Monday, February 29, 2016



Guidelines for submissions:

·         "We are looking forward to Africa themed haiku i.e. haiku about African sights and sounds. Haiku must contain clear images, settings and juxtaposition. Haiku must be concise and as brief as possible (though 17 syllable haiku are welcome).
·         In short, we encourage experimental haiku and but submissions should  be three- line haiku structure or form. Please note one single haiku cannot contain all the highlighted features above, and hence are to be used as mere guidelines."
·         It is open to ALL African poets (LIVING IN AFRICA), who will not have published a full-length collection of poetry by May 2016
·         Submissions should be original, in English. Submit using Times New Roman, single-spaced and size 12.
·          Send the three Haikus to as a word attachment. Include the poem’s title on the poem but DO NOT include your name or contact details on the haiku  itself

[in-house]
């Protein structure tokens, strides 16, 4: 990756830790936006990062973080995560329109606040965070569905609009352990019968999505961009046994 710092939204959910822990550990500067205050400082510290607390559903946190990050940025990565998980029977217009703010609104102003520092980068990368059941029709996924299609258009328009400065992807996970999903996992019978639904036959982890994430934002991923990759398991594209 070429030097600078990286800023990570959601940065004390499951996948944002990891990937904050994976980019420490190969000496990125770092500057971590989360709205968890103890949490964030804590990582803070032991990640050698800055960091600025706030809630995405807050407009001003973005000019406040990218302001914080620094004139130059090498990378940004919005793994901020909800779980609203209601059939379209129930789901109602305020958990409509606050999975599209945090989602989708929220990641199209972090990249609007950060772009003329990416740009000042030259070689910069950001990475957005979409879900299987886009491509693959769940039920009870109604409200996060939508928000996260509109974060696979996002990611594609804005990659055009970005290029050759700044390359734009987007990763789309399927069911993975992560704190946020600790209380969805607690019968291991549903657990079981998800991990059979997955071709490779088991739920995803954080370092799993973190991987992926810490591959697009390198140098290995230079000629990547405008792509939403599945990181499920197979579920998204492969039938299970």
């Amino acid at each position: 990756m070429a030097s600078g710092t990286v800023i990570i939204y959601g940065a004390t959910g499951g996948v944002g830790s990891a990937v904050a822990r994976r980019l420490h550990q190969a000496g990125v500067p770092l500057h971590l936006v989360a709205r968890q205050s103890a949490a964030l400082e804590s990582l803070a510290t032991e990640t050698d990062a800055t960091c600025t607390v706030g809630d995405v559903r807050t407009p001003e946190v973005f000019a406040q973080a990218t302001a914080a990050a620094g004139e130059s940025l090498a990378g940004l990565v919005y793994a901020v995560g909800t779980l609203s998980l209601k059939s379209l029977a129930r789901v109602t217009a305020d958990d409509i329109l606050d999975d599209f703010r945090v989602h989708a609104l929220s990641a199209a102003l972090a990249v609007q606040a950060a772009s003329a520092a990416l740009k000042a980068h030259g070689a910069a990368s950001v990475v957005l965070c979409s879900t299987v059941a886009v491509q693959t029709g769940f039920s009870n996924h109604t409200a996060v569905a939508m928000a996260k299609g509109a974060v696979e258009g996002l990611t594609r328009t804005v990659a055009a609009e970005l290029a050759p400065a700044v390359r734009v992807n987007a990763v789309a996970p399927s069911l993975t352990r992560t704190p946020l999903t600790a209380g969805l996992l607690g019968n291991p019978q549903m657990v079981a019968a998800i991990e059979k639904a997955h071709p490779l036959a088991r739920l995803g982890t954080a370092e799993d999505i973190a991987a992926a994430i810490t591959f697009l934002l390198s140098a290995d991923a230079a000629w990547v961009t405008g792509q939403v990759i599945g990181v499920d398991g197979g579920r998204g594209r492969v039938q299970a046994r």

·         If you submit in this category, you are not eligible to submit for the second category of the Babishai Poetry Award
·         The subject line should read, BABISHAIKU 2016
·         Include your name, email address, country or birth and country of permanent residence, telephone number and the titles of your poems in the body of the email
·         The submissions will be accepted from February 29th 2016 to May 22nd 2016
·         There is no theme, be as creative as possible
·         The long-list will be announced by July 2016
·         More details on the face book page, Babishai Niwe Poetry Foundation, on Twitter @BNPoetryAward and the website,
·         The top three winners will receive 150 USD each and participate in the 2016 Babishaiku mentorship programme
The chief judge of the #Babishaiku 2016 Competition is:-

Adjei Agyei-Baah